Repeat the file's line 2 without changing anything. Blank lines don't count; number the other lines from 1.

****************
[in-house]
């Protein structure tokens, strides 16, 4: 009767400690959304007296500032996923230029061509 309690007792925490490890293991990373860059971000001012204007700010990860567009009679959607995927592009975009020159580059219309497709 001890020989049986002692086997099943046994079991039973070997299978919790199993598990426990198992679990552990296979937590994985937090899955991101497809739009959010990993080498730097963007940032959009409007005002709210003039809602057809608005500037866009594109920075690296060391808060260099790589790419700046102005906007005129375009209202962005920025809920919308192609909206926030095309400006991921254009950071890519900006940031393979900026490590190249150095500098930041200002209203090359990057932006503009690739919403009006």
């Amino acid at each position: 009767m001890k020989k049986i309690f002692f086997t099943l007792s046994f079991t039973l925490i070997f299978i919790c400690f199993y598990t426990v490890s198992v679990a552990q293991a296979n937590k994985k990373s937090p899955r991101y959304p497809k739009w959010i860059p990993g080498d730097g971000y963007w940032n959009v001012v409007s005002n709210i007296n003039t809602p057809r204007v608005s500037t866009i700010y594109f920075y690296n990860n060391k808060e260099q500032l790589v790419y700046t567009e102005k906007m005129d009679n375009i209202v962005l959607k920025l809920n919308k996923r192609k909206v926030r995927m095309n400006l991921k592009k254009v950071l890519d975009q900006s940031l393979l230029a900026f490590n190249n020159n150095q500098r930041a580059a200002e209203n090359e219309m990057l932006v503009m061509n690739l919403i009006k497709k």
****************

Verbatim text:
């Protein structure tokens, strides 16, 4: 009767400690959304007296500032996923230029061509 309690007792925490490890293991990373860059971000001012204007700010990860567009009679959607995927592009975009020159580059219309497709 001890020989049986002692086997099943046994079991039973070997299978919790199993598990426990198992679990552990296979937590994985937090899955991101497809739009959010990993080498730097963007940032959009409007005002709210003039809602057809608005500037866009594109920075690296060391808060260099790589790419700046102005906007005129375009209202962005920025809920919308192609909206926030095309400006991921254009950071890519900006940031393979900026490590190249150095500098930041200002209203090359990057932006503009690739919403009006």